THE MATRIX RESURRECTIONS (2021)

December 21, 2021

Greetings again from the darkness. One could view being number four in a trilogy as similar to being the ‘third wheel’ on a date. Or one could view it as a new beginning, with a familiar foundation. Your way of viewing will likely depend on whether you choose the red pill or the blue one. This time out, it’s only writer-director Lana Wachowski, without her sister Lilly. Their groundbreaking first film in the series hit screens in 1999, and it’s been 18 years since the last. Lana co-wrote this script with David Mitchell and Aleksandar Hemon.

There is a stunning opening action sequence that is so well done, most will feel like it alone is worth the price of a ticket. But it’s another of the early scenes that really caught my attention and had me laugh out loud and applaud the audacity. Keanu Reeves stars (again) as Thomas Anderson, a renowned game developer best known for his award-winning games (actually a trilogy) ‘The Matrix’ from 20 years ago. His work on a new game called ‘Binary’ is interrupted when he’s summoned to the office of his boss played by Jonathan Groff. Anderson is informed that Warner Brothers, their corporate owner, is not interested in his new game, but instead demands another game in ‘The Matrix’ series. This is either self-parody or Lana’s passive-aggressive revenge, either of which is a bit humorous.

Anderson regularly battles the blurring lines of reality and sees a psychiatrist (Neil Patrick Harris) who prescribes blue (of course) pills to help the patient deal with daily life. There is no way I’m going into the story lines that are tossed around here, but there will be fans who are happy and fans who aren’t. In fact, this one teases with so many elements that are left hanging, we aren’t sure whether Lana is setting the stage for more to come or merely having fun stirring the pot.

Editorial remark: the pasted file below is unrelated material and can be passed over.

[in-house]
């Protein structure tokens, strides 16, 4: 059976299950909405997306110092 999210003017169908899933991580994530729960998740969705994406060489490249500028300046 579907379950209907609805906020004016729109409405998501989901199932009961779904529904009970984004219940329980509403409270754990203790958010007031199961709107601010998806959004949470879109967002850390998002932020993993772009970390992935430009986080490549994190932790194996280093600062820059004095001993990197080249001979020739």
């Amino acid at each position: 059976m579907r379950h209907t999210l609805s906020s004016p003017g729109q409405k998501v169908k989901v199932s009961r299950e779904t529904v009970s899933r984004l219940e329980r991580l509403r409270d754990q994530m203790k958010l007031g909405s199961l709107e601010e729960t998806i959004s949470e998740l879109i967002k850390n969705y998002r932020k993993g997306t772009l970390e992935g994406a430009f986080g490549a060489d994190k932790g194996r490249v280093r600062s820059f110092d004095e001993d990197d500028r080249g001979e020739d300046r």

What does matter is that Neo and Trinity get the shot at a legitimate relationship/romance. The return of Carrie-Ann Moss is treated with all due respect. She shows off her acting skills, which, let’s face it, are far superior to the lead actor here. Together they make an interesting couple and we pull for things to work out. Jada Pinkett Smith returns as Niobe, and some new characters are introduced as well. In addition to Jonathan Groff and Neil Patrick Harris, the most intriguing of these is Jessica Henwick as Bugs (like Bunny). The newly imagined Morpheus is played by Yahya Abdul-Mateen II, and Priyanka Chopra Jonas scores a couple of scenes as Sati. Oh, and the answer is a definitive yes – we do miss Hugo Weaving and Laurence Fishburne (despite some of Lana’s creativity).

Neo and Trinity and special effects are the real draw for the series, and though this one is littered with self-parody, one of the most disappointing elements comes in the fight scenes which fall short of expectations. While I enjoyed the multiple story lines, even the partial bits, it’s the big finale action sequence that had me convinced the shark had officially been jumped. It’s drawn out far too long and repetitive at times, and with the 2 and a half hour run time, you have earned the right to question “The One”.

Opening in theaters and on HBO Max on December 22, 2021

WATCH THE TRAILER


UNDERWATER (2020)

January 10, 2020